The optical wave front may be derived from a source that produces multiple, narrow-band wavelengths, where each wavelength in the optical wave front produces a corresponding peak in the spectrum. In such cases, the method may further include identifying the spectral coordinate corresponding to each peak. The interferometry method may then further include determining a surface profile of one of the surfaces based on the spectral phase of the interference signal at each of the multiple locations for each of the peaks.
The optical wave front may be derived from a source and the range of positions over which the relative positions of the two surfaces are varied is smaller than the coherence length of the source.
The range of positions over which the relative positions of the two surfaces are varied may be smaller than five times a wavelength of the optical wave front.
The optical wave front may be derived from a source producing at least one narrow-band wavelength. For example, source may produce only one narrow-band wavelengths or it may produce multiple narrow-band wavelengths. The range of positions over which the relative positions of the two surfaces are varied may be smaller than the coherence length corresponding to any one of the narrow-band wavelengths produced by the source.
In general, in another aspect, the invention features an interferometry system including an interferometer which during operation directs different portions of an optical wave front derived from a light source to a pair of surfaces and recombines the different portions to form an optical interference image. The system also includes a phase-shifting component, coupled to at least one of the surfaces, a multi-element photo-detector positioned to record an interference signal at different locations of the optical interference image, and an electronic controller coupled to the phase shifting component and the photo-detector. During operation the controller: (i) causes the photo-detector record to the interference sign at the different locations as the phase shifting component varies the relative position of the two surfaces over a range of positions; (ii) transforms the interference signal for at least one of the locations to produce a spectrum having a peak at a spectral coordinate corresponding to the variation in the relative position of the two surfaces; (iii) identifies the spectral coordinate of the peak; and (iv) for each location, extracts the spectral phase of the interference signal at the coordinate of the peak.
Embodiments of the interferometry system can include any of the following features. The interferometer may be a Fizeau interferometer or a Michelson interferometer.
The phase-shifting component may be a transducer coupled to one of the surfaces.
During operation the controller, for each of the different locations, may further determine a surface profile of one of the surfaces based on the spectral phase of the interference signal at each of the multiple locations.
The controller may extract the spectral phase of the interference signal for each location by transforming the interference signal for each of the remaining locations to produce a corresponding spectrum having the peak and extracting the phase of the peak in each spectrum. Alternatively, the controller may extract the spectral phase of the interference signal for each location by transforming the interference signal for each of the remaining locations with respect to the spectral coordinate of the peak and extracting the phase of the spectrum and the phase of each of the transformed interference signals.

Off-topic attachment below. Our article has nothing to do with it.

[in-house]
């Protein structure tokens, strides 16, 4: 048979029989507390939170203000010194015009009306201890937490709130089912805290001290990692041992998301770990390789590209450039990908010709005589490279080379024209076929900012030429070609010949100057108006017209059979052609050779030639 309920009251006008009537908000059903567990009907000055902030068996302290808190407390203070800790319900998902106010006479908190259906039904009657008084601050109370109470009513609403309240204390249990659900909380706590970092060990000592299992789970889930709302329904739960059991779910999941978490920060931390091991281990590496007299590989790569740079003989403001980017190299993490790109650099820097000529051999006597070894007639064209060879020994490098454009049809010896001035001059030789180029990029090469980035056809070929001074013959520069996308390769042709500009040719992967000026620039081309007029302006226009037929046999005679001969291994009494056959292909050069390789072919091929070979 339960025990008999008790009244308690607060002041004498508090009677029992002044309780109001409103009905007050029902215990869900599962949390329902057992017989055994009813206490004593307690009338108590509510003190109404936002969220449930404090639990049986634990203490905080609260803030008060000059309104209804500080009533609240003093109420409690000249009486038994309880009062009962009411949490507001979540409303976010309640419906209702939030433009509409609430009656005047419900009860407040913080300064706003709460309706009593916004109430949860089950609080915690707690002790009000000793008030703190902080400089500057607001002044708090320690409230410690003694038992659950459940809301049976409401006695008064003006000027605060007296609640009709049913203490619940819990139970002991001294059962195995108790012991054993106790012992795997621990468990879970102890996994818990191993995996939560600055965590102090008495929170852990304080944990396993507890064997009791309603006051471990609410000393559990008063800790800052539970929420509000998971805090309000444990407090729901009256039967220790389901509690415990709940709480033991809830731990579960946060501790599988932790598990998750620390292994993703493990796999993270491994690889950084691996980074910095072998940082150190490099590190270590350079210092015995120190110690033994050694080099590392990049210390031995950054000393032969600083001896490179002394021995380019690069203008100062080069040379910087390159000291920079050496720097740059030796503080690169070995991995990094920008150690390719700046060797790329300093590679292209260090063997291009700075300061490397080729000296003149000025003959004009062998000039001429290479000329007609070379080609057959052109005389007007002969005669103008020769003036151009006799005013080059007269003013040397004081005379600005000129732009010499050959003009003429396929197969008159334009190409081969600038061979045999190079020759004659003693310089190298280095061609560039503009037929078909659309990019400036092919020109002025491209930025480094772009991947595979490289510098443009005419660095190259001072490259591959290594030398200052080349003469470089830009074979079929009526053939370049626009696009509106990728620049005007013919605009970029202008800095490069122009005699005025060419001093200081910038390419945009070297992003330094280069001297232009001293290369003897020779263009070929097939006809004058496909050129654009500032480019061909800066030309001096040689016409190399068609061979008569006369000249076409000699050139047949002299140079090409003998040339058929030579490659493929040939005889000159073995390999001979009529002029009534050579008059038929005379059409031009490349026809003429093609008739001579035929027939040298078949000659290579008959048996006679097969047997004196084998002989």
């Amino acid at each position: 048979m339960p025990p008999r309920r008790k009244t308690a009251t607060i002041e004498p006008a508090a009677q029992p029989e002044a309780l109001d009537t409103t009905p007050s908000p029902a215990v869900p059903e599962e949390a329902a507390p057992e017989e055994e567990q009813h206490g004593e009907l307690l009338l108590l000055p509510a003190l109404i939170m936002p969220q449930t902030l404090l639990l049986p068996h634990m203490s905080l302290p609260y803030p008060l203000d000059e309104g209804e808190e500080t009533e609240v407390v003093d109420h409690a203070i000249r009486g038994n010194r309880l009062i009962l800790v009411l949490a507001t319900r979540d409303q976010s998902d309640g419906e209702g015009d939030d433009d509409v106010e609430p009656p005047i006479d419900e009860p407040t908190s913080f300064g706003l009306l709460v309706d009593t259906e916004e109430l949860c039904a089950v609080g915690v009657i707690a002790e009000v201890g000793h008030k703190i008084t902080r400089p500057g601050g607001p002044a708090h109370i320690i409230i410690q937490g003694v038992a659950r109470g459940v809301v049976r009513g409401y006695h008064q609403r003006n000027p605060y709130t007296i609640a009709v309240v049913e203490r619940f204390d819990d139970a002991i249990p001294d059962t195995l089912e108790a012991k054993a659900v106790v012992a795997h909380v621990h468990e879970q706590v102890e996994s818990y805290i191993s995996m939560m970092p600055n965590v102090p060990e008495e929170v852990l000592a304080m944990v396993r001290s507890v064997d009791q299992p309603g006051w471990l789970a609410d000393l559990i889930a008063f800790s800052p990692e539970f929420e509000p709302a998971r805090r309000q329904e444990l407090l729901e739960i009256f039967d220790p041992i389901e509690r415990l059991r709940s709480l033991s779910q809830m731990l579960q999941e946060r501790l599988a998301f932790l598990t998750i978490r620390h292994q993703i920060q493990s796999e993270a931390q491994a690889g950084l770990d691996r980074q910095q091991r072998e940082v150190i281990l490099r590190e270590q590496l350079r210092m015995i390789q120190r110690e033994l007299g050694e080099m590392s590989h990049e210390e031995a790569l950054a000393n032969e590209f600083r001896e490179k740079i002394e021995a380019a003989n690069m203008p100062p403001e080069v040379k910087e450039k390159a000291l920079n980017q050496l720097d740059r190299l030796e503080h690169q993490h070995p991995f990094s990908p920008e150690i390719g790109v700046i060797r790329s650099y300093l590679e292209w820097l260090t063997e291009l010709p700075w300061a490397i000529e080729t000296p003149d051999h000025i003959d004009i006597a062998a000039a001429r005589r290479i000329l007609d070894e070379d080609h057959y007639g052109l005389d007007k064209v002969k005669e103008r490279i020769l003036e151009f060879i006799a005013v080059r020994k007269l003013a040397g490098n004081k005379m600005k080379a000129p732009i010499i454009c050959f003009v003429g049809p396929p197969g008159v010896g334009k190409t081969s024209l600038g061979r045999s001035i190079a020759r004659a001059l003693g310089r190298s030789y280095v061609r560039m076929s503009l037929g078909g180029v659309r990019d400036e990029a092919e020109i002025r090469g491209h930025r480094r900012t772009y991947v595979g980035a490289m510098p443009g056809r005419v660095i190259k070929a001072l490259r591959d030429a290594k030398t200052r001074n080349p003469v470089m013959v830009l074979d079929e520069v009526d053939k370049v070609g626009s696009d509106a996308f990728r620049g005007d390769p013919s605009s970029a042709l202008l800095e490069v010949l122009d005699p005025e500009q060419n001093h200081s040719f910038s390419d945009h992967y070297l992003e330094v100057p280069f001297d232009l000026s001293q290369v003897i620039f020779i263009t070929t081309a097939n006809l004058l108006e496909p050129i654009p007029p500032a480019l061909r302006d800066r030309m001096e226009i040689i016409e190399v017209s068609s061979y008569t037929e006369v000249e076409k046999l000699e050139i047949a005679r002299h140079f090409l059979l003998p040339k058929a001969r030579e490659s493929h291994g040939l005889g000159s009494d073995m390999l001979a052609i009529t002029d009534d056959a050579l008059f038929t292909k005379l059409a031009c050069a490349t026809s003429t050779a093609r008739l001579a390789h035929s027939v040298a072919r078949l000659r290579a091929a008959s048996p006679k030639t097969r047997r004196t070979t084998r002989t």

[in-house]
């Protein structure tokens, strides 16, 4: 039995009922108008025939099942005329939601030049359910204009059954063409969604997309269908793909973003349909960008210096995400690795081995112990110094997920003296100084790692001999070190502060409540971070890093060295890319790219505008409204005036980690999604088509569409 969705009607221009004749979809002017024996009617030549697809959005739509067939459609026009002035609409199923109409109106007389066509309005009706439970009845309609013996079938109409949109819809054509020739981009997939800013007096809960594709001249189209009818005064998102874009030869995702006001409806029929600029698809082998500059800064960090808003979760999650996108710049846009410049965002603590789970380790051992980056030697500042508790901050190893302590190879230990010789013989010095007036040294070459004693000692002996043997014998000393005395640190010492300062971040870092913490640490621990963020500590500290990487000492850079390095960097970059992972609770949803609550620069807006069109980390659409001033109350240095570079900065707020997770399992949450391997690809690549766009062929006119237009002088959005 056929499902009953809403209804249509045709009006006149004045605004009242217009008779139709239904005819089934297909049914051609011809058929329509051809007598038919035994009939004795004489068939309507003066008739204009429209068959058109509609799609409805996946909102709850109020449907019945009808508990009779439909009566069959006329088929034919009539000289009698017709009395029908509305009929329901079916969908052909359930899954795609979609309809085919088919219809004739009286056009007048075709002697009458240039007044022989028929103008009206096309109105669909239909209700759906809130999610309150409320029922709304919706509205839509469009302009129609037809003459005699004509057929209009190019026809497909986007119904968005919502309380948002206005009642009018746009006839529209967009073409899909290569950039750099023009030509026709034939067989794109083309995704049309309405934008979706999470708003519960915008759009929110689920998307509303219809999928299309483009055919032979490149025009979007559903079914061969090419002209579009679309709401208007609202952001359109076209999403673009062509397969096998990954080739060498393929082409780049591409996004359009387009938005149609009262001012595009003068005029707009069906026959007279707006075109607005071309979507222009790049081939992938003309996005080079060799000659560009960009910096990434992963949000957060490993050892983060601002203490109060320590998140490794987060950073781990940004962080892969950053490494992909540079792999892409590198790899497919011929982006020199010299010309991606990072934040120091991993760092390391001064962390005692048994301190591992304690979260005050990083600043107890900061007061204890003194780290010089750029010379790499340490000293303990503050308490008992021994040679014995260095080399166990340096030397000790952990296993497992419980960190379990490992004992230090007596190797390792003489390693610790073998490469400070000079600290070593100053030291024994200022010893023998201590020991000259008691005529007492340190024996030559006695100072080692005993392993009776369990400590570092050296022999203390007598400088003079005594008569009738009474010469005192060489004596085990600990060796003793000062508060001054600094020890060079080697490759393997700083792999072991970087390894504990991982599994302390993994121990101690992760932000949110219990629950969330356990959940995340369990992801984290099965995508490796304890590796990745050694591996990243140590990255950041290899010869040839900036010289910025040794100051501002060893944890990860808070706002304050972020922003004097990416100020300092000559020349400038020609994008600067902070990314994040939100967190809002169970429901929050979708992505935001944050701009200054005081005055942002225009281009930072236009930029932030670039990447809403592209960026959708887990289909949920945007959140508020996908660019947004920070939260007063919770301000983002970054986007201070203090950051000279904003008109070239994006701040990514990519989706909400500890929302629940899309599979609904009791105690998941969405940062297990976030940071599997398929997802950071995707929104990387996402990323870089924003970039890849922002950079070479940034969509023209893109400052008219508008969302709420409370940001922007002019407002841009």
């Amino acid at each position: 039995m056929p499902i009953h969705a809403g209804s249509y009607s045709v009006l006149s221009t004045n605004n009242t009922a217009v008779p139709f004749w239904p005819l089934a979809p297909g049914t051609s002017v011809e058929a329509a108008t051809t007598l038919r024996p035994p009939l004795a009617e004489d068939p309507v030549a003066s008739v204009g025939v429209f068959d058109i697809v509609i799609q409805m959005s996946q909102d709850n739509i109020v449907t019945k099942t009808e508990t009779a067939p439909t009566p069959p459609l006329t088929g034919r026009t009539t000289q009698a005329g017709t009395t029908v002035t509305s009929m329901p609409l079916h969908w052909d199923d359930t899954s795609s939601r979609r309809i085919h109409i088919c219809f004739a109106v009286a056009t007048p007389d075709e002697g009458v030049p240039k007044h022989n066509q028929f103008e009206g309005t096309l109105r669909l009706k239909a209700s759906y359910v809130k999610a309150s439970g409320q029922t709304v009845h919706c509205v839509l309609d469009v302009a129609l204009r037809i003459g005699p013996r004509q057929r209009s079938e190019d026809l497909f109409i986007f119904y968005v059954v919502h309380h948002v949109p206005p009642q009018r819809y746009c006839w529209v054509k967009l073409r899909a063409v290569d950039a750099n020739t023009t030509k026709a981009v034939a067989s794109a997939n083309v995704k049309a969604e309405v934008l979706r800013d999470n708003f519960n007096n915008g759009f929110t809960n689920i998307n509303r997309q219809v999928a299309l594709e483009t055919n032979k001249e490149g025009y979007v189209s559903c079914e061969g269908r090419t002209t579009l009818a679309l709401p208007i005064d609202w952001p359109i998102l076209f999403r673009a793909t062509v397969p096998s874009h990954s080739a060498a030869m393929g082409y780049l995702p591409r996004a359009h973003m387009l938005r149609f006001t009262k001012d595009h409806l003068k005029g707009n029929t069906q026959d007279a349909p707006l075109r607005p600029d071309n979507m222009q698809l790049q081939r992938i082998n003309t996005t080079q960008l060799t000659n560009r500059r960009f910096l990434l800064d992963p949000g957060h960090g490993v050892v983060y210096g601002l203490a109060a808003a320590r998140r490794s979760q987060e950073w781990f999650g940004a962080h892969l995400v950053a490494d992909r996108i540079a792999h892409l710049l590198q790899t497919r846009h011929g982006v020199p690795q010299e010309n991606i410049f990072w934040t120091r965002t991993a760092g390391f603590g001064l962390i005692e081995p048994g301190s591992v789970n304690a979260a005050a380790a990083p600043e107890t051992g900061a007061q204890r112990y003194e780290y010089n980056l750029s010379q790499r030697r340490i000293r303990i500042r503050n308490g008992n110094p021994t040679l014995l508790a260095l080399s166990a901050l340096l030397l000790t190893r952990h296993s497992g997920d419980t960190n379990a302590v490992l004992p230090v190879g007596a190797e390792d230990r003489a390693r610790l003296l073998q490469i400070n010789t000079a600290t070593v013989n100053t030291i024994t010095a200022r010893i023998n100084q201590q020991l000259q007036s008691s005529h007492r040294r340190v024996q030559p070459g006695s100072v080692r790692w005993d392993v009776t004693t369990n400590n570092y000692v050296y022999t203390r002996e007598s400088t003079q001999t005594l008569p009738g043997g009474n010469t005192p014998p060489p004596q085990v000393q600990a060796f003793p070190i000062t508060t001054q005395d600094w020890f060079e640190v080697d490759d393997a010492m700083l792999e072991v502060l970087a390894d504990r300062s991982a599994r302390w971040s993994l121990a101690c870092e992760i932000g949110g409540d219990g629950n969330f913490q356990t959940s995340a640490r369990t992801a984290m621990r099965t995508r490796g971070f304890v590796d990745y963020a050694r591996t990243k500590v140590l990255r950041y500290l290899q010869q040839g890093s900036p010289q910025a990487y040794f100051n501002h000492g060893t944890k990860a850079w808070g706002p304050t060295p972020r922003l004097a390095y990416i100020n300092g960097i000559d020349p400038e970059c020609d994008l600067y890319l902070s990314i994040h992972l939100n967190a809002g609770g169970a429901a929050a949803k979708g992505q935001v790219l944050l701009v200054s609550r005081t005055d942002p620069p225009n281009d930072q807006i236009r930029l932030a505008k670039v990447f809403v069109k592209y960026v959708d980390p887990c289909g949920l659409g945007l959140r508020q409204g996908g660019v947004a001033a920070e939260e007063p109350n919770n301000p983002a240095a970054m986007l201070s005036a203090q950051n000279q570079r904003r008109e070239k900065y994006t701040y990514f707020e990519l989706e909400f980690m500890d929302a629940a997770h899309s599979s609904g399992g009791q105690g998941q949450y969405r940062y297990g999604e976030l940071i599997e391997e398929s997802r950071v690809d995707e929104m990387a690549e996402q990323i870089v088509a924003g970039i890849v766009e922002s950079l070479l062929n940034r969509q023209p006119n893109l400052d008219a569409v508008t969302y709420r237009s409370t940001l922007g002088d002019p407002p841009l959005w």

The controller may transform the interference signal using a frequency transform, e.g., a Fourier transform, in which case the spectral coordinate of the peak is a frequency. In such cases, it may be preferable that the controller causes the phase-shifting component to vary the relative position of the two surfaces substantially linearly in time.
In other embodiments, the controller may transform the interference signal with respect to the variations in the relative position of the two surfaces produced by the phase-shifting component, and wherein the spectral coordinate of the peak is a wavevector.
The system may also include the light source.
Moreover, the source may produce multiple, narrow-band wavelengths, where each wavelength in the optical wave front produces a corresponding peak in the spectrum. In such cases, the controller may further identify the spectral coordinate corresponding to each peak, and may then further determine a surface profile of one of the surfaces based on the spectral phase of the interference signal at each of the multiple locations for each of the peaks.
During operation, the controller may cause the phase-shifting component to vary the relative positions of the two surfaces over a range smaller than the coherence length of the source.
During operation, the controller may cause the phase-shifting component to vary the relative positions of the two surfaces over a range smaller than five times that of a wavelength of the optical wave front.
The source may produce at least one narrow-band wavelength. For example, the source may produce only one narrow-band wavelengths or it may produce multiple narrow-band wavelengths. During operation, the controller may cause the phase-shifting component to vary the relative positions of the two surfaces over a range smaller than the coherence length corresponding to any one of the narrow-band wavelengths produced by the source.
Embodiments of the invention may have any of the following advantages.
The method can determine the phase from any number of data frames in an acquisition, as the algorithm is not constrained to use a preset number of data points to determine the phase. Additionally, it can utilize data having any phase shift increment between frames, provided the cavity frequency can be resolved.
Systems employing the method may exhibit improved noise resistance, including resistance to vibration, non-linearity, intensity etc.